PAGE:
Monday, March 12, 2012

How to Spy on Your Child Online (Part 2)

Built-in Protection

PCs and Macs have parental controls built into their operating systems, and each of their newest systems (Windows Vista and Mac's Leopard) offers parents more control than ever, says Ismael Matos of Geek Squad, a technology-support company. If you're considering upgrading your operating system, that switch might save you the cost of additional monitoring software.
To use your computer's controls, first set up individual user accounts for each of your kids. Check your computer's user guide if you're not sure how to do this.

Mac users: Next, choose System Preferences on the Apple menu, and click on Accounts. For each child's account, click on Parental Controls and you'll be given a list of categories (Mail, Safari, etc.) that you can restrict or monitor.
If you're running Leopard, Matos says, you can record IM conversations and designate with whom the child can talk via e-mail or iChat, among other things. You can also limit screen time. For instance, you can set the computer to automatically log your kids out at 8 p.m.

Windows users: The parental controls are accessed through the Control Panel. Look for User Accounts and Family Safety Control Panel. With Windows Vista, you'll be given choices about web restrictions and also have the option of receiving reports on your child's use of the computer. You can designate certain hours off-limits and block objectionable video games and programs.

No matter which system you have, most browsers (Safari, Firefox, etc.) have an automatic history log that shows which sites have been visited. Check your user manual to learn how to check the history, if you're not familiar with it. Make sure to check all the browsers on your computer if you have more than one. And be warned: Kids can learn how to delete the history to cover their tracks, so ask questions if you discover that the history was cleared by someone other than you.

Need more help? Both Apple (Macs) and Microsoft (Windows) have online tutorials and detailed info on their websites -- just Google "parental controls" and "Apple" or "Microsoft" to find them. Mac users can also make an appointment at an Apple store if there's one nearby. Or you can call 800-Geek-Squad for a phone consultation or to schedule a visit (it's pricey, though -- home visits start at $99).

With most issues of safety -- climbing a tree, riding a bike, crossing the street -- we progressively give kids more freedom. But in the digital world, new and different risks come up as they grow. Your instinct might be to back off as they approach the tween years, but that's when to get even more involved. And when they hit you with that tried-and-true "but all my friends are doing it" cry, compare notes with other parents; you'll probably find out that most are just as concerned (plus, you'll see which ones let their kids have unrestricted Internet access!).

Keep in mind that any protection you give your kids will, of course, be incomplete. The world is out there in all its beauty and ugliness, and some of that will come through the modem no matter what. Just don't throw up your hands and give up. Says Cynthia Edwards, Ph.D., a professor of psychology at Meredith College in Raleigh, NC: "Start the conversation early, and keep the conversation going."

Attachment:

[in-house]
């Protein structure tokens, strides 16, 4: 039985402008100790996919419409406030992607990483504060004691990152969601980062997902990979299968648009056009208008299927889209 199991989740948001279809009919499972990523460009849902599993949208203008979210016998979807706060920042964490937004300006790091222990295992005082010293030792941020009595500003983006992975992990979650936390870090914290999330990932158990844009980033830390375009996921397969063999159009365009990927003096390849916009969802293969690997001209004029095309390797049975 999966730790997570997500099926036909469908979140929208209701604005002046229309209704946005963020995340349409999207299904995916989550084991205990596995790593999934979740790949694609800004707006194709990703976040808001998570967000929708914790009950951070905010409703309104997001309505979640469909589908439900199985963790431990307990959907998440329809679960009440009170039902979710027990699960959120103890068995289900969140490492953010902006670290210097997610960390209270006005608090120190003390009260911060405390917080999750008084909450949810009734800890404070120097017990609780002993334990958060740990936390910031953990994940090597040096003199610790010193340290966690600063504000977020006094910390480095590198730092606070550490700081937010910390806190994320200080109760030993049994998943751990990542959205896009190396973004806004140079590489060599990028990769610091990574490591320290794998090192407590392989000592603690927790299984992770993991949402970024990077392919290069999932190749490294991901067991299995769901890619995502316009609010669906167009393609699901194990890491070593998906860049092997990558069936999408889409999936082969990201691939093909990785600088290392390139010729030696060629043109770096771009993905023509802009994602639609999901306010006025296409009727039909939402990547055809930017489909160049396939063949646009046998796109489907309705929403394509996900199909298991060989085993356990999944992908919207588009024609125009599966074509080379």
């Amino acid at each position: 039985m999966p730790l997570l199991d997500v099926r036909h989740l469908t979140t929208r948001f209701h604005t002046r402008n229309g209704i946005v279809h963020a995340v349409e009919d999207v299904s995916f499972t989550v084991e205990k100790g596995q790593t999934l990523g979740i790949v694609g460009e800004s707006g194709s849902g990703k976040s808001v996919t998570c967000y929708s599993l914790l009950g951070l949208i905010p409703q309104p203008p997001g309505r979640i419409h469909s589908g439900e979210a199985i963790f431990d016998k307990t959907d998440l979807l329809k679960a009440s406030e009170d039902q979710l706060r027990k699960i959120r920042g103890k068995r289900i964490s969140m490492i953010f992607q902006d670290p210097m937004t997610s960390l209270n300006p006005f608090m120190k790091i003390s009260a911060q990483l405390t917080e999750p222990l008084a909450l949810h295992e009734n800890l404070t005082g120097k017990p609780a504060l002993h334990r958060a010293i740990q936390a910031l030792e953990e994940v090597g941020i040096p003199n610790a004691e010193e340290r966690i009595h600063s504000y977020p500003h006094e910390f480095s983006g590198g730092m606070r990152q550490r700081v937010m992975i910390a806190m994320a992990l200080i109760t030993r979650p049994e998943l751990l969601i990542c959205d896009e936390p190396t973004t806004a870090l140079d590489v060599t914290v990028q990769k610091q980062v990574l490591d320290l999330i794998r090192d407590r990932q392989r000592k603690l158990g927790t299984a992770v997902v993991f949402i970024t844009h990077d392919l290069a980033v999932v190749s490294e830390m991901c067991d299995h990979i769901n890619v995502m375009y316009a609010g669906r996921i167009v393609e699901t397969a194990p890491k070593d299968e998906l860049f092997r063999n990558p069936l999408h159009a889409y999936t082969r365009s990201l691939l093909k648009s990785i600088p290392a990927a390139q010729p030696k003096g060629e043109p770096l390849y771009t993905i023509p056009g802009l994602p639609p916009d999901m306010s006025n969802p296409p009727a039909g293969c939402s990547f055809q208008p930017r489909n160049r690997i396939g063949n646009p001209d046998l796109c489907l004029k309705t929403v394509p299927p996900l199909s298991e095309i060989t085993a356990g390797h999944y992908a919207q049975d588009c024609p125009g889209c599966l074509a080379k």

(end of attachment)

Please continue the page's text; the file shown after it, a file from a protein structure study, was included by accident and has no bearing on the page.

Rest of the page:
What to allow, and when

Is your child old enough for a cell phone? How about a private e-mail address? How to make the call:

What they want: gaming system
When they'll start asking: By preschool, many kids can nimbly work the controls of a Nintendo DS. And they'll probably want one.
What you should consider: Vet games carefully. Don't assume the "E for everyone" rating means a game is appropriate. Put off networked gaming, which opens up live communication with other gamers, until your child fully understands online safety. How much video-game playing is too much? See how your child's behavior is affected (how long before he's glassy-eyed?), then set time limits accordingly.

What they want: cell phone
When they'll start asking: By fourth grade, your child will probably have classmates who carry cell phones.
What you should consider: Does a 9-year-old really need a cell phone? Probably not. But by age 12, text-messaging may be a huge component of your child's social world. If you decide it's time, research the school policy on having phones on school property. Set specific limits on how much and when she can use it, and have a clear plan for enforcing them.

What they want: e-mail/IM account
When they'll start asking: By third grade or so, kids begin clamoring for their own private accounts.
What you should consider: For making plans, kids can make do with using a family e-mail address. By the time they're 11 or 12, consider creating an account for them, and tell them you'll scan through messages from time to time to make sure they're using it responsibly and that their friends aren't stepping over the line. Remind them that IMs aren't as fleeting as they seem -- they can be saved and forwarded.

What they want: broad access to the Internet
When they'll start asking: Kids in upper grade school need Internet access for homework projects, and eventually they'll want that access to be unfettered.
What you should consider: If your software or parental controls are blocking useful educational sites, consider loosening them. But regularly check your computer's history to see where your kids' surfing has taken them. And reinforce the lessons about online safety, even if they swear they already know the drill.

To be continue.... 

Next : it's time to equip your child with a cell phone

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